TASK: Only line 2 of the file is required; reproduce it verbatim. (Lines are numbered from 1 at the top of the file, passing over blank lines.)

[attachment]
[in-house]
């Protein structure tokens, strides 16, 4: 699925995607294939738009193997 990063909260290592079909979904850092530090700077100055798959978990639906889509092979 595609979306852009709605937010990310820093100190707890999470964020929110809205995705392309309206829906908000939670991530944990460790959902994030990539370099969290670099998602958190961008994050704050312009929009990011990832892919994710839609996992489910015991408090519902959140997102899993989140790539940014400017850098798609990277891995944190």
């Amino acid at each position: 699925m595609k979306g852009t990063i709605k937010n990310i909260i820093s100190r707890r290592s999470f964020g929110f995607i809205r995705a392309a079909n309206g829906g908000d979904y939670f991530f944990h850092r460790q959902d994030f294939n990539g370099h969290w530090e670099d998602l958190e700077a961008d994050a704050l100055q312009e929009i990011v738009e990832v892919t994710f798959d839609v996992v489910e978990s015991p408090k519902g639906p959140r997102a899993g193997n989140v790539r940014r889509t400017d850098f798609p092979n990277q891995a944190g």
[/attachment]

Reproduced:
């Protein structure tokens, strides 16, 4: 699925995607294939738009193997 990063909260290592079909979904850092530090700077100055798959978990639906889509092979 595609979306852009709605937010990310820093100190707890999470964020929110809205995705392309309206829906908000939670991530944990460790959902994030990539370099969290670099998602958190961008994050704050312009929009990011990832892919994710839609996992489910015991408090519902959140997102899993989140790539940014400017850098798609990277891995944190």